“You’ve got some cheese in your beard,” I said trying to pick a fight.
“I know,” he smiled. “I’m saving it for later.”
I gagged. “That’s nasty!”
“I’ll get some more and save a bit for you too, if you want.”
“No thanks.” I had to giggle despite my disgust at the image. I paused, “I don’t get you.”
“Why do you keep growing that mess? It drives everyone crazy.”
He thought for a moment, “It’s the principle of the thing.”
“What principle?”
He just shrugged his shoulders. “Growing hair is one of my only talents. I need to embrace what I’m good at. Some people can sing or paint, I grow hair.”

The light-hearted way he joked about the situation only added to my gravity. He wasn’t taking me seriously. I was tempted to give him an ultimatum right then, but I had a strong suspicion that if he had to choose between the two of us, he would keep the beard.

I looked across the table at him. His broad shoulders and strong arms amplified a large chest that narrowed neatly into a trim waist. The red T-shirt he wore was tight in all the right places but as my eyes moved upward they were accosted with the sight of the hair-covered face which was slightly hidden by the brim of a trucker-style baseball cap. The hat boldly blazed the symbol of the Thundercats, a cartoon which had been popular in the 80s. The combination of the hat and the hair gave him a hippie-ish look. It was more than I could handle.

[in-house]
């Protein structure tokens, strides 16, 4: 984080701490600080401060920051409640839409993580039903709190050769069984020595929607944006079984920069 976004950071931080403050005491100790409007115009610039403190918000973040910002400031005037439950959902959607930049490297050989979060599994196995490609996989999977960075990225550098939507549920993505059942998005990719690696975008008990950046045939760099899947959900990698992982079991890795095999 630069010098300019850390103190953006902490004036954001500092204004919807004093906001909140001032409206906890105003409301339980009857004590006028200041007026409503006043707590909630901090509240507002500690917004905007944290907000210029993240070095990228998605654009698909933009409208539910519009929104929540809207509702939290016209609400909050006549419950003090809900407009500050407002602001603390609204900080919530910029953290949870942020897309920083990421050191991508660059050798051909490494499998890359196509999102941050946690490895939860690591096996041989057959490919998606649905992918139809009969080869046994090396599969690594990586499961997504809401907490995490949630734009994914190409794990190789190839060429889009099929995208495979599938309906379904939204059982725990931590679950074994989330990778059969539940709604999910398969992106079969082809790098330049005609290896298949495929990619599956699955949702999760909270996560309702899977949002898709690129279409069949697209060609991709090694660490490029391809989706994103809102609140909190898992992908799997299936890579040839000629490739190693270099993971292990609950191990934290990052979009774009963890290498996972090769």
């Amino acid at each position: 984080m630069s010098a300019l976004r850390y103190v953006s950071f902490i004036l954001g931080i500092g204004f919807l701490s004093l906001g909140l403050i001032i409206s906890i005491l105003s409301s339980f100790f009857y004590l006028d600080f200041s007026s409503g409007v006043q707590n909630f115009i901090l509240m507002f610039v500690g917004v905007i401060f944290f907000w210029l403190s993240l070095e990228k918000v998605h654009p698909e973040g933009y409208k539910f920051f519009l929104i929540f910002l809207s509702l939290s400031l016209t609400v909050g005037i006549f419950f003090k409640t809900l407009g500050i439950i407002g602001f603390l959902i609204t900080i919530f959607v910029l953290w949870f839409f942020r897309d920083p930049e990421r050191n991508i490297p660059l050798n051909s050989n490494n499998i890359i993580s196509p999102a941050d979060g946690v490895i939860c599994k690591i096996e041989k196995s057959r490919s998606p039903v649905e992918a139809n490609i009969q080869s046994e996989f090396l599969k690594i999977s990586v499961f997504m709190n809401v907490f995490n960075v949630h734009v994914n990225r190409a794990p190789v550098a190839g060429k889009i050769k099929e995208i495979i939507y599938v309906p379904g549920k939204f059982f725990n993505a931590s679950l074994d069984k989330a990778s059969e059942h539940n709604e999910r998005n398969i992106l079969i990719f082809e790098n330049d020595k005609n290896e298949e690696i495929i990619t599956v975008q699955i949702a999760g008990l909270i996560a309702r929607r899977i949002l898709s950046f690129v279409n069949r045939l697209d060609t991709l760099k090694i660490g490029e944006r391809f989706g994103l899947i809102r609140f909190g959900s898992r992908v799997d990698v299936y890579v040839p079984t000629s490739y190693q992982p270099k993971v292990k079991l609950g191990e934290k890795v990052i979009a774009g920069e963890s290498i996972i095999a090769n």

Something needed to change.

The moment came just a few days later when a clean-cut business major in my class asked me out. David seemed to be everything Brandon was not and I was intrigued. He picked me up in a nice car as soon as he got off work at the bank. Now that’s a real job, I thought to myself, somehow implying that Brandon’s job working at an after-school program wasn’t. David wore attractive clothes and his appearance fit the social criteria that I had been worried about. In fact, he looked so average that not a single stranger even noticed us. We went to dinner and ice skated outside under the stars. Sipping hot chocolate, we strolled through the streets which were lighted for the season. It had all the charm of a Hallmark Hall of Fame Christmas Special.